Unraveling The Basics Of Winter Bass Fishing
Written By: Cal Kellogg, March 12, 2012
The water temperature was 47 degrees. A light bone-chilling breeze pushed wispy fog over the surface of the water. The fish were scatter over a broad hard bottomed flat 35 feet below the boat.
I lightly pinned a frisky night crawler on the No. 8 hook, lowered the rig to the bottom and cranked it up a bit. With the water temperature so low I didn’t know what to expect. According to the article I’d read in In Fisherman Magazine the tactic I was using was perfect for hooking winter bass. I hoped it would work, but I wasn’t confident. Heck I wasn’t after trout I was after bass and they are a “warm water” fish, right?
As I was about to learn black bass may be called warm water fish, but they aren’t opposed to stepping into the chow line when the water temperature is downright chilly.
It was early in the first drift, when the tip on my rod pumped lightly a couple times and then loaded up. I reeled the line tight and jabbed the hook home. At first the bass didn’t react and I was able to reel it up toward the boat, but it soon woke up with a drag spinning burst for the bottom.
After its initial crash dive, the bass put my light spinning rod to the test. As I held the spotted bass extracting the hook from its jaw, I estimated it to weight be around 3 pounds, not a huge fish by Folsom Lake standards, but definitely respectable!
For the rest of the morning I caught bass steadily. A few were dinks, but most of then weighed 2 to 3.5 pounds.
Fall has arrived in the foothills and snow has already fallen in the mountains. It won’t be long before the temperature in our foothill lakes drops down into the lower 50’s and upper 40. A lot of would be bassers think that these low temperatures signal the end of bass fishing until spring, but this doesn’t have to be the case. Anglers that are willing to tweak their approach to match the temperament of the fish can enjoy very exciting wintertime action.
The first and largest challenge facing the cold water basser is finding the bass and all lakes fish differently to a certain extent. The majority of bass residing in lakes and reservoirs, retreat into deep water when the going gets cold, but what does deep mean?
At Folsom, it seems to mean from 25 to 40 feet deep. Yet at nearby Lake Oroville, you’ll often find its bass stacked up in water that is 50 to 100 feet deep.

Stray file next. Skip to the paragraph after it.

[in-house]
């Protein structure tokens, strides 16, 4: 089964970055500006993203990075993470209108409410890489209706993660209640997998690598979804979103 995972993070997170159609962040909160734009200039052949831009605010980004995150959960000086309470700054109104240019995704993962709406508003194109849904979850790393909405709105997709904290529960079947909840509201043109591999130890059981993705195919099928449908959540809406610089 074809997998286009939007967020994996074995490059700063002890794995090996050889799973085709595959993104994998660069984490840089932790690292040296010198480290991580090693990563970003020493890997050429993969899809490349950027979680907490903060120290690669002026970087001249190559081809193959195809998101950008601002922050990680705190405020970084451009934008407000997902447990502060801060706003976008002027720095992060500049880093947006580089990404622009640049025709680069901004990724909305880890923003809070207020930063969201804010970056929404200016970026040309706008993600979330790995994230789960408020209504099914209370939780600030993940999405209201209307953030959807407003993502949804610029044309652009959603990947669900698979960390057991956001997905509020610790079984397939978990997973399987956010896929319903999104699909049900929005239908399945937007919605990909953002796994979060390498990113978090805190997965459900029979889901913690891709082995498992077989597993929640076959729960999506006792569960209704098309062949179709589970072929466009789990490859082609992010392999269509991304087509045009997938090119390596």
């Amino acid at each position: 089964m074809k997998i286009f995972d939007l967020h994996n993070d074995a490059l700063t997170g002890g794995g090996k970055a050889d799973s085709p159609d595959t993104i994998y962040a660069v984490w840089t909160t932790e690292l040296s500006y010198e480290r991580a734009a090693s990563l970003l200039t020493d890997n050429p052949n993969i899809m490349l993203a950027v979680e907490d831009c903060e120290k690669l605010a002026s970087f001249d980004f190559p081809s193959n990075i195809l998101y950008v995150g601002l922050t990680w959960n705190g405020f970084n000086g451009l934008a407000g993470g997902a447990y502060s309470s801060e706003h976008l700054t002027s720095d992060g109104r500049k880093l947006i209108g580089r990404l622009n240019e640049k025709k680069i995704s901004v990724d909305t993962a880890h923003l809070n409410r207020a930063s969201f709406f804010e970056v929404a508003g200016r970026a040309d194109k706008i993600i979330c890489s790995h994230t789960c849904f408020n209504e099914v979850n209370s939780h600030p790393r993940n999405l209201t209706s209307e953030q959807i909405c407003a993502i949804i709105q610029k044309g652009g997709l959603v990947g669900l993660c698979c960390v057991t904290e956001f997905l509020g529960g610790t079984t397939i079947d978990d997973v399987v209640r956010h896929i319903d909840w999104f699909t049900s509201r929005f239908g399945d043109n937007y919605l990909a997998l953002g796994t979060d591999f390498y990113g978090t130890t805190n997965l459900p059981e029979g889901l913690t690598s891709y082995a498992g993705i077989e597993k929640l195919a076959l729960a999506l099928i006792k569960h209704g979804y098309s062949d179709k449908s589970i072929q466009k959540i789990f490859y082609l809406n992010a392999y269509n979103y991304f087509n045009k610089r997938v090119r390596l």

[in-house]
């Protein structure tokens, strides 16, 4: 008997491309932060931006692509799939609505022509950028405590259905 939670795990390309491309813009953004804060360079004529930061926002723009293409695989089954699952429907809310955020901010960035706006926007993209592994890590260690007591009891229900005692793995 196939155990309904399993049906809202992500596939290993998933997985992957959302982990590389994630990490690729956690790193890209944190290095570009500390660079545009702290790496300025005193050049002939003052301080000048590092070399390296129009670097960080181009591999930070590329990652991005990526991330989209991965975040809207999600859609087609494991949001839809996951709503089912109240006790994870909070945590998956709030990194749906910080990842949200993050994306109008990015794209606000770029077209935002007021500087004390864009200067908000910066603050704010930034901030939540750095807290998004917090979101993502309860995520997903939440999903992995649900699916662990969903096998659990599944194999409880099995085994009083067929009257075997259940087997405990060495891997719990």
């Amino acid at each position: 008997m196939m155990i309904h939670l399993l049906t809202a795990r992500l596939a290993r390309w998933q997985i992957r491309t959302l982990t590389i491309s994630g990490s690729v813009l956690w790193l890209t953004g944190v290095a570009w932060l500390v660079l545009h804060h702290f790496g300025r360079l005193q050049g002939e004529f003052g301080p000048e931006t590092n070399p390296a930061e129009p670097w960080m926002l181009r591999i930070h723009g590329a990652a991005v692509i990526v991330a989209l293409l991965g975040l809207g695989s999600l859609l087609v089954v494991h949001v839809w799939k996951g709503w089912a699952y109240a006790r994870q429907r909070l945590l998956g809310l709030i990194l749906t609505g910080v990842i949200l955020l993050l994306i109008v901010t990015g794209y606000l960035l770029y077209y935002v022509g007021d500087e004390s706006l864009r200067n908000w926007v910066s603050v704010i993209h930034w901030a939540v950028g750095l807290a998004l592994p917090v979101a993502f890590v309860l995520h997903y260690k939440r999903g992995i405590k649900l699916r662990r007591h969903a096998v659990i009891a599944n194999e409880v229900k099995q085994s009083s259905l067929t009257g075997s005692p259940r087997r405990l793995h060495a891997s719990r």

I’m not certain what accounts for the varied depth preference of the fish at two lakes seem quite similar. All I know is that I can find the fish with my sonar no matter how deep they are holding. Winter bass are often drawn to structure that feature an abrupt depth change. Places like submerged creek channels and submerged bluffs are classic locations to start your search.
At Folsom Lake and at other foothill reservoirs, I’ve had very good luck targeting submerged clay bottomed flats. I have no idea why the bass would be drawn to the clay, but I’ve had too much success fishing adjacent to red clay shorelines to write the presence of clay off as a mere coincidence.
Once you located a feature that holds fish you can employ a number of different approaches to catch them, but they all have one quality in common. To be successful, you’ve got to keep your offering very close to the bottom.
The simplest method is drifting with live minnows, crawfish or night crawlers. Take a medium light fast action spinning rig spooled with 8 pound line attach a No. 8 hook to the end of the line, pinch a split buckshot on the line 20 inches above the bait, pin on one of the afore mentioned baits and you’re ready to start catching bass using the same approach as I described at the beginning of this article.
If the breeze is blowing and your drift is too fast, you can anchor and mooch your live baits just off the bottom. Typically the breeze will make the boat swing. The result is that you are methodically working a small area of the bottom. This is just the ticket for hooking lethargic fish.
If live baits aren’t your bag, you can rack up some pretty hefty dividends with jigs and spoons. The best jigs for use in frigid water are standard dark colored latex skirt type jigs. Instead of tipping them with a plastic trailer, tip them with pork rind slathered with crawfish Pro-Cure Super Gel. The smell of the Pro-Cure triggers strikes, while the saltiness of the pork causes the bass that strike to hold on.
When working a jig and pig in deep water you don’t cast and retrieve the bait. Instead you drop it to the bottom and allow it to “drag” along the as the boat drifts. A strike is typically signaled by the sensation of “rubbery pressure”.
Spooning is the funniest approach for catching winter bass. When the water gets really cold baitfish die. As the twitching half alive minnows fall to the bottom they become easy meals for the bass. A well present spoon does a great job of imitating these doomed baitfish.
There are a number of great spoons on the market. Hopkins Spoons are great bass catchers as are Duh Spoons produced by BladeRunner tackle.
Regardless of the spoons you choose the presentation is the same. Drop the spoon to the bottom, tighten your line, jerk the spoon upward with a snap of the wrist, allow it to sink on a semi slack line and repeat the process. When a bass clamps onto the lure, you’ll know it!
Cold water bassing has yet to kick off in the Norcal foothills. While you wait for the cold water fishing to heat up, why don’t you consider paying the folks at the Jackson Rancheria Hotel and Casino a visit. The gaming is fun, the accommodations are beautiful and the food is top notch!